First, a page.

Total and soluble oxalate content of some Indian spices

Plant Foods Hum Nutr. 2012 Jun;67(2):186-90. doi: 10.1007/s11130-012-0278-0.

Abstract

Spices, such as cinnamon, cloves, cardamom, garlic, ginger, cumin, coriander and turmeric are used all over the world as flavouring and colouring ingredients in Indian foods. Previous studies have shown that spices contain variable amounts of total oxalates but there are few reports of soluble oxalate contents. In this study, the total, soluble and insoluble oxalate contents of ten different spices commonly used in Indian cuisine were measured. Total oxalate content ranged from 194 (nutmeg) to 4,014 (green cardamom) mg/100 g DM, while the soluble oxalate contents ranged from 41 (nutmeg) to 3,977 (green cardamom) mg/100 g DM. Overall, the percentage of soluble oxalate content of the spices ranged from 4.7 to 99.1% of the total oxalate content which suggests that some spices present no risk to people liable to kidney stone formation, while other spices can supply significant amounts of soluble oxalates and therefore should be used in moderation.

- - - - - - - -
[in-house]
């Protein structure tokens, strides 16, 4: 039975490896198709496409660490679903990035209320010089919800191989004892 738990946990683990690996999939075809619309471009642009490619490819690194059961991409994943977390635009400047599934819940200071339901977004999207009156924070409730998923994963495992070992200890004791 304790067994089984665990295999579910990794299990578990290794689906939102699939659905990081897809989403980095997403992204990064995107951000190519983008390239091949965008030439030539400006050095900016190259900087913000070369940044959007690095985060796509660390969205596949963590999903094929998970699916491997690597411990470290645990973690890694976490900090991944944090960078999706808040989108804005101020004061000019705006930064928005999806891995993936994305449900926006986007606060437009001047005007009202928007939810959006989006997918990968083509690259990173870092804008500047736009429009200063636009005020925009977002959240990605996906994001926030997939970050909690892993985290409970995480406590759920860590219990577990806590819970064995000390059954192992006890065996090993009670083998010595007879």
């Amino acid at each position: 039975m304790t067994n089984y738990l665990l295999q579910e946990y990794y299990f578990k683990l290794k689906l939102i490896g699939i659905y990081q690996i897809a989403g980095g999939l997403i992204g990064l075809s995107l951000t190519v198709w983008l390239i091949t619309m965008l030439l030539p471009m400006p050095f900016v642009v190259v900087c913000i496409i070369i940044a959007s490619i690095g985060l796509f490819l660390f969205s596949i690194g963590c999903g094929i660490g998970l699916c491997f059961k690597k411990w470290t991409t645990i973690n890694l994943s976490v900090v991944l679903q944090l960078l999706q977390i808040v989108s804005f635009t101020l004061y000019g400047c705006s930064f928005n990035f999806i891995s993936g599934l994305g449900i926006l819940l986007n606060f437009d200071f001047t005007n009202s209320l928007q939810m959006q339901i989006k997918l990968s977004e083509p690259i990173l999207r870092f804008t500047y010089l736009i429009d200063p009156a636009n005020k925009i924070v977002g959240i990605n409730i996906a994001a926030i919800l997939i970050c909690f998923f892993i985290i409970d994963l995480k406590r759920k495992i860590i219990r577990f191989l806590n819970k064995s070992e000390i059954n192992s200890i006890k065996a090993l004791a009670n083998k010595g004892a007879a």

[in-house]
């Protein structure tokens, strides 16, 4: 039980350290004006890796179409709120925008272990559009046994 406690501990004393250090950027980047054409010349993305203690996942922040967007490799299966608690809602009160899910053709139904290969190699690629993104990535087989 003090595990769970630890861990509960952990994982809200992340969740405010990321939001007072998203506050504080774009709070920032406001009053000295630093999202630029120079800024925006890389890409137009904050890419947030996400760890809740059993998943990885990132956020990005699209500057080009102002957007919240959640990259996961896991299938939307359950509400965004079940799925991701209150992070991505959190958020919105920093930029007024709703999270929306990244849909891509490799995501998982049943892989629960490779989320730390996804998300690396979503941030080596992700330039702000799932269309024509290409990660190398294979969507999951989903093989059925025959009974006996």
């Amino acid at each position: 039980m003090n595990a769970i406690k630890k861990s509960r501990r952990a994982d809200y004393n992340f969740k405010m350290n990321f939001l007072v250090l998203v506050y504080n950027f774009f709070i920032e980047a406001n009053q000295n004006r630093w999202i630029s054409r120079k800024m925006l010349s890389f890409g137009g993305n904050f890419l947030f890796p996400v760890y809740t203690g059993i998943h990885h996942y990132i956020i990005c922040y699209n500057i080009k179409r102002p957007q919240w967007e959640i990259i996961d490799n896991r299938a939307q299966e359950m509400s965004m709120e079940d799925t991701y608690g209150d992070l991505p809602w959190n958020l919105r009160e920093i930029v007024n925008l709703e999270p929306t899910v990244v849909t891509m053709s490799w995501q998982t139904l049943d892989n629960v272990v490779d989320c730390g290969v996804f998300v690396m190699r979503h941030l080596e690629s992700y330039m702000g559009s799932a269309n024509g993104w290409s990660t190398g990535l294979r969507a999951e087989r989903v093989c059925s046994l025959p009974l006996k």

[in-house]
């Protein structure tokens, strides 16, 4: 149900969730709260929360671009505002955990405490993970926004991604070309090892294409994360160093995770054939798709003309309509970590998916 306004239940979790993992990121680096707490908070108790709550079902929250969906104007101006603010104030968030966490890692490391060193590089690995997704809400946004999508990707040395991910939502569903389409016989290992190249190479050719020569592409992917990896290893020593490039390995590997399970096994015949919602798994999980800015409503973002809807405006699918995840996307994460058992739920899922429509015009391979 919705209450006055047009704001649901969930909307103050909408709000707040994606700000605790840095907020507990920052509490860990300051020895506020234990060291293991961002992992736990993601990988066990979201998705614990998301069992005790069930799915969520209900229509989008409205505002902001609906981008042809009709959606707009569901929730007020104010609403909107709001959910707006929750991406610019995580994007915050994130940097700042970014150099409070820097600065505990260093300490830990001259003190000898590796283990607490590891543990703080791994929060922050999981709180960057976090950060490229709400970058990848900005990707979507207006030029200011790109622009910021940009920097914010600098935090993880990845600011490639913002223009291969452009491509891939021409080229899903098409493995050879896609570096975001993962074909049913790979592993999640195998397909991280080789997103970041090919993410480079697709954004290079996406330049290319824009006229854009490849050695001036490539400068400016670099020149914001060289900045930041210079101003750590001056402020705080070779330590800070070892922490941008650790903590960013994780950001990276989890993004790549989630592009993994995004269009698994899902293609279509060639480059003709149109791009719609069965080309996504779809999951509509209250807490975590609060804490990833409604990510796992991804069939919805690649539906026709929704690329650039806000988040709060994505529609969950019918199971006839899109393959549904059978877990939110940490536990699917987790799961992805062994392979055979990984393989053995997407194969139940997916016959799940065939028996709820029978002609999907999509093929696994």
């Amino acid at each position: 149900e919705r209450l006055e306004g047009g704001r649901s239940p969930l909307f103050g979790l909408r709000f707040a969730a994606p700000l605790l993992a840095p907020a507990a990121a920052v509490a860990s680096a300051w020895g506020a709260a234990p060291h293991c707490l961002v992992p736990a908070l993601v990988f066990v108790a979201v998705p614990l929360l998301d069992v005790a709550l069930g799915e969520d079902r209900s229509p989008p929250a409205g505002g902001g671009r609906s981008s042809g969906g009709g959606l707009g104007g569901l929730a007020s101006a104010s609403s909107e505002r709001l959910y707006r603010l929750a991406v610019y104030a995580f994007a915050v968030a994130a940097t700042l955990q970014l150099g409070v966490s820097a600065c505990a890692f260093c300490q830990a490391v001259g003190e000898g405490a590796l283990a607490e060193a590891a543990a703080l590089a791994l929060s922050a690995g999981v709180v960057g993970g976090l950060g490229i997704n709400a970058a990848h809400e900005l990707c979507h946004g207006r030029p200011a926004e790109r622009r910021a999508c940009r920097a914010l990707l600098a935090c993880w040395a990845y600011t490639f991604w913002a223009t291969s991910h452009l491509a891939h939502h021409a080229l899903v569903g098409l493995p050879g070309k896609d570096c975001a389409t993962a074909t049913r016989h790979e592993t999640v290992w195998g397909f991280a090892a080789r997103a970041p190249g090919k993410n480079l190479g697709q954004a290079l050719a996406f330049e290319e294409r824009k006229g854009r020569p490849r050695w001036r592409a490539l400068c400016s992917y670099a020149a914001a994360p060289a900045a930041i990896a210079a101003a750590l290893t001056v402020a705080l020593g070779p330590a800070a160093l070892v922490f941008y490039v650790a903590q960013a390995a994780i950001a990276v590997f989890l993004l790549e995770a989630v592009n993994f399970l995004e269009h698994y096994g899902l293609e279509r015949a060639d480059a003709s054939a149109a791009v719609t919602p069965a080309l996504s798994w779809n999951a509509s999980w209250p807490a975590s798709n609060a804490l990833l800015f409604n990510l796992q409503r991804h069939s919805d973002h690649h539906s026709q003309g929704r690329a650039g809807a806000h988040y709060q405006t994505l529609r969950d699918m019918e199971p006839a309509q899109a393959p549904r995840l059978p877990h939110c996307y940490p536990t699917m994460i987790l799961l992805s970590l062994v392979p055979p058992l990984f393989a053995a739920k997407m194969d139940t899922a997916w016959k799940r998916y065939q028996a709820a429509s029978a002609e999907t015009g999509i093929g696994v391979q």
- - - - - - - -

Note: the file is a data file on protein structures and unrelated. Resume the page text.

MeSH terms

  • Antioxidants / analysis*
  • Carum / chemistry
  • Cinnamomum zeylanicum / chemistry
  • Cuminum / chemistry
  • Curcuma / chemistry
  • Elettaria / chemistry
  • Ginger / chemistry
  • Murraya / chemistry
  • Myristica / chemistry
  • Oxalates / analysis*
  • Plant Leaves / chemistry
  • Seeds / chemistry
  • Solubility
  • Spices / analysis*

Substances

  • Antioxidants
  • Oxalates